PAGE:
|A light dusting of snow|
The weather has been rather strange recently hasn't it with late cold snaps and unexpected snow. Perhaps that's why we decided to make our own weather reports. To chart the weather for a week and see what we found out.
I know a week isn't very long but this was just a beginning. An overture if you like into the world of scientific observation, chart making and eventually data interpretation.
It was a great way of making science fun by combining a crafty activity (chart design and execution) with a hands on one (checking the local weather outdoors) and a computer based one (looking up the wind direction and the weather in other locations).
|Maya preparing her charts|
ObservationBefore I tell you how we went about making our charts, I'd like to talk about observation. As I mentioned in previous posts, I think it's important that kids learn about and apply the Scientific Method. Observation is for me one of the cornerstones of any good scientist's (and artist's for that matter!) approach to his work.
"Observation is essential in science. Scientists use observation to collect and record data, which enables them to construct and then test hypotheses and theories."Science Learning Hub
Observing something and recording your results is a classic scientific activity. Charting your observations is one way of recording your data.
Encouraging observation skills can begin very early with very young children. It starts by talking to them about things you notice like new buds on the trees or the first blossom. Or how the iced over puddles look like they have trapped stars in them. These kinds of observations encourage children to look closely at things. They foster an attitude of wonder faced with the magic or science of the natural world.
|Lotta's Weather Chart|
Record makingThis time we chose charts or tables to record our observations. We often record our natural science observations in nature journals (herbiers) and water colour sketches.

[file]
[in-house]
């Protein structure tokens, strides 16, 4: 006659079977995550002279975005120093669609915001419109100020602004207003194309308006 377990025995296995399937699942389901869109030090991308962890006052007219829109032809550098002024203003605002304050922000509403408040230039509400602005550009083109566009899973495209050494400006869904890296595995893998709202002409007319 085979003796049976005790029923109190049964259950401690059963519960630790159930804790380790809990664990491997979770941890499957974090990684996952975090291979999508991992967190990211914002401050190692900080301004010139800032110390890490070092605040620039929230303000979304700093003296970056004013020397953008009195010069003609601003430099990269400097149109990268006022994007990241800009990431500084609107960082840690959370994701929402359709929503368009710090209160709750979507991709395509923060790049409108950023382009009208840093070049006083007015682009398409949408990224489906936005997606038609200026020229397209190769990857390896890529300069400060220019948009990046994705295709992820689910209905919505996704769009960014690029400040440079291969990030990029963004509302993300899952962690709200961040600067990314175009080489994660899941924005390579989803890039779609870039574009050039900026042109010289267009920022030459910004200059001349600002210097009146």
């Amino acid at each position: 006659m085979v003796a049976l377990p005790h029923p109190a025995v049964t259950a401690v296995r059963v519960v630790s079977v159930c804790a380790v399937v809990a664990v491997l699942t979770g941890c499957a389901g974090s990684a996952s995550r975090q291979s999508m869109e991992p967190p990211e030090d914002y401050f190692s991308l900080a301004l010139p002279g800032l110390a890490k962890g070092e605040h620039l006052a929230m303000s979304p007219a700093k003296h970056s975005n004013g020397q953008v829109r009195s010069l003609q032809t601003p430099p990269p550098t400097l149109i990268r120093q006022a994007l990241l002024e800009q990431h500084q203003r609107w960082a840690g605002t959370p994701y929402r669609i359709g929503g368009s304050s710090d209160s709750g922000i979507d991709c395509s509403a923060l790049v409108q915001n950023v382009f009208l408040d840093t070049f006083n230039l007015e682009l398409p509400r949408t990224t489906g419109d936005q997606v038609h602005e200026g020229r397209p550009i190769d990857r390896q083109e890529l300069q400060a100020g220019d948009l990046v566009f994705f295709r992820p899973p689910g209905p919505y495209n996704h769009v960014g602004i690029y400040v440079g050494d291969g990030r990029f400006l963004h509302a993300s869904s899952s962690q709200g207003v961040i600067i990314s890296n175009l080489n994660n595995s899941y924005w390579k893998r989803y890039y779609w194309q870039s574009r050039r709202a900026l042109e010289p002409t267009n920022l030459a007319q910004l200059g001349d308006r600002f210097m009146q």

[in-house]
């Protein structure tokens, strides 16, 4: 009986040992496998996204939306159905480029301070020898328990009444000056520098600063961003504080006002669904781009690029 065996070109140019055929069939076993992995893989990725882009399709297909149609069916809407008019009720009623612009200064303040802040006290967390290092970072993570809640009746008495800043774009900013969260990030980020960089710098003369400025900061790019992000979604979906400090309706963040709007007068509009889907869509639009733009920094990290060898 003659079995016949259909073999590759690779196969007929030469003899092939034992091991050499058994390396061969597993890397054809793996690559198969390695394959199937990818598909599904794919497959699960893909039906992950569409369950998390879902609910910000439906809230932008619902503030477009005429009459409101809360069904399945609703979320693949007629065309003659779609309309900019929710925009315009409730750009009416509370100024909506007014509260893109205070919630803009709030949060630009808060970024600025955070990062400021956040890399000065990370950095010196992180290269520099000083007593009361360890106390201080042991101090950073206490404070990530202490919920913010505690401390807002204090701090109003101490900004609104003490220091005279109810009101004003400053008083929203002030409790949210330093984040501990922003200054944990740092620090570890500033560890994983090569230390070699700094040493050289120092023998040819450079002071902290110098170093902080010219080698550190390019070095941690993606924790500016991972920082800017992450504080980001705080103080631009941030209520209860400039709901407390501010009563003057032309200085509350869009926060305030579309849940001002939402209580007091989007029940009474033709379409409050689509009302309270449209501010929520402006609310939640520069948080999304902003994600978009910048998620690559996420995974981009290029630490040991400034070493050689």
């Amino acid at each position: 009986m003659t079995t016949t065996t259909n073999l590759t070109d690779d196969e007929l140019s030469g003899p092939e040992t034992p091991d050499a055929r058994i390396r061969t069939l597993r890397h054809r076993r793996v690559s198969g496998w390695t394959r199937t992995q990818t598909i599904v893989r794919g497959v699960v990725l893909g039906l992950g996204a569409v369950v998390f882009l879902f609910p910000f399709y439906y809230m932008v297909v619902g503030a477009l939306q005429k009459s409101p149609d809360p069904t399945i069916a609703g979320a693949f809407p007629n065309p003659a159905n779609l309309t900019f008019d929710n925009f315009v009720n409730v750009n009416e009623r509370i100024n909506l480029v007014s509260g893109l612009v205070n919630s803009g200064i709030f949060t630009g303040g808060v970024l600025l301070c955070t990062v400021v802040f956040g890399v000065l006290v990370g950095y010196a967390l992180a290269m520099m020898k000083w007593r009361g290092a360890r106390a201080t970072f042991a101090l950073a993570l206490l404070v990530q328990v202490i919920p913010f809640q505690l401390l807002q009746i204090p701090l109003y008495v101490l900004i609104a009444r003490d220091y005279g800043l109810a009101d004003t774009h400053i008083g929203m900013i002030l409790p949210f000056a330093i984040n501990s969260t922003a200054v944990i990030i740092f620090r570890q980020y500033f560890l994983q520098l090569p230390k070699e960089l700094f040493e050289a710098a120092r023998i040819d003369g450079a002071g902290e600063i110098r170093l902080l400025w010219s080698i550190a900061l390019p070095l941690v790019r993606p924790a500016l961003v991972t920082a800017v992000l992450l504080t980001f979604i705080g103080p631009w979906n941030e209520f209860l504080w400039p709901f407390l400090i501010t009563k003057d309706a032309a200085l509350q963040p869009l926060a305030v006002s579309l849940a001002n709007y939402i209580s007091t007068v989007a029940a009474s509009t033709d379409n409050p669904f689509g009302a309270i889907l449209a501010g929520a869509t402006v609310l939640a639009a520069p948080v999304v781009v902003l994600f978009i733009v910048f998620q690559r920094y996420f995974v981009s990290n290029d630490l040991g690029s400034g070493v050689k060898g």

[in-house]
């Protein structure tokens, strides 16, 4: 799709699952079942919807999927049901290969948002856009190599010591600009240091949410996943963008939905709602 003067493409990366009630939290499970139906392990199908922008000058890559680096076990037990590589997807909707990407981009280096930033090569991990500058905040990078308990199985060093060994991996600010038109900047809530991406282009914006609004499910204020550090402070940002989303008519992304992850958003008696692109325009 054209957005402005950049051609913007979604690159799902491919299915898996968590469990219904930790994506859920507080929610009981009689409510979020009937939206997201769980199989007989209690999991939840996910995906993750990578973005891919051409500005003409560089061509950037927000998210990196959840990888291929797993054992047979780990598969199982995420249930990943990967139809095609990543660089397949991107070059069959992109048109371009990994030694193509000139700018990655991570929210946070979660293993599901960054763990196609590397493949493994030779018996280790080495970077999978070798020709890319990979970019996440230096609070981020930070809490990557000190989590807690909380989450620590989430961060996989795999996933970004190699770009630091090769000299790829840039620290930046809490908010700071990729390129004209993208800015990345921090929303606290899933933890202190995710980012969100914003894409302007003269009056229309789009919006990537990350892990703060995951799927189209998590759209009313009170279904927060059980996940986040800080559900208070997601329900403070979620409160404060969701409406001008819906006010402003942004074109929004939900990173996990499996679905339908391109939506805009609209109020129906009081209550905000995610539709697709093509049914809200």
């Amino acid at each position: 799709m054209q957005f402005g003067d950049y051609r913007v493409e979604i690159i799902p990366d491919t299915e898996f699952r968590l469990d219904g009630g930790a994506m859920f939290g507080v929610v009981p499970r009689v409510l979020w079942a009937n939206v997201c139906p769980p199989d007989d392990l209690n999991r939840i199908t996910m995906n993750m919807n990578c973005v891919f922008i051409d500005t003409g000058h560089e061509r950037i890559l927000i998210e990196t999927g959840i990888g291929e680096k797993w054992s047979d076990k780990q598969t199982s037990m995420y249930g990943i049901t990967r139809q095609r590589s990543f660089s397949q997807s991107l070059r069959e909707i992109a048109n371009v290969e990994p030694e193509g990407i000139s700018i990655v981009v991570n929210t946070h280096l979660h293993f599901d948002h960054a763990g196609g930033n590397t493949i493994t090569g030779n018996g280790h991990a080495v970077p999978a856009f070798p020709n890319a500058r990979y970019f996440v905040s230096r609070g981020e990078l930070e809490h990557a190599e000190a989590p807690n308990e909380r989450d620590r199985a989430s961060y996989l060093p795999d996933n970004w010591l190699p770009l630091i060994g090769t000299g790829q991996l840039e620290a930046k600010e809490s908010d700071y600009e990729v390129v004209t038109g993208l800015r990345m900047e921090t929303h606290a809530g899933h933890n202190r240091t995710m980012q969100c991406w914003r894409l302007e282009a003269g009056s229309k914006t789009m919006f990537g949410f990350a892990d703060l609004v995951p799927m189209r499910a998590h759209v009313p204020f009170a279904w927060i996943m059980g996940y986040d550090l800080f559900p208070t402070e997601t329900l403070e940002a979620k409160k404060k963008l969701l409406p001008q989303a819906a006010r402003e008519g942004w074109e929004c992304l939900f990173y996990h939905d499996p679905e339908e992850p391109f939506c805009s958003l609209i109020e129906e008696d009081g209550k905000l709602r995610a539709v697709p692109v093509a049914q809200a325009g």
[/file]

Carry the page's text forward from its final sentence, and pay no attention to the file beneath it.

Combining craft and science is probably one of the most effective ways of making science fun for kids. Although this is often fostered in younger children, older kids often miss out on the crafty side of things in school as the work environment gets more serious and focussed on written records. I think that's a great shame as artwork and making things can really help invigorate their studies and help things stick in their minds.
|Rainy day in New York City|
|Snow falling in Paris|
Why weather?My kids have always been interested in the weather and the seasons. They're used to observing it and using that information to fill in the little calendar we have up on the wall. Furthermore, choosing the weather for our first chart making task made this a cross-over activity covering concepts from maths and geography as well as scientific method.
|A book we used for inspiration|
How we did it
- First we talked about what a chart is and why we might want to make a record of the weather. We also discussed how meteorologists gather their data.
- We looked at some examples of weather charts and decided to chart the weather in our commune (local area), St Barthélémy. Both girls also picked another place to chart.
- We agreed our charts would cover one week and record wind direction, temperature and weather type.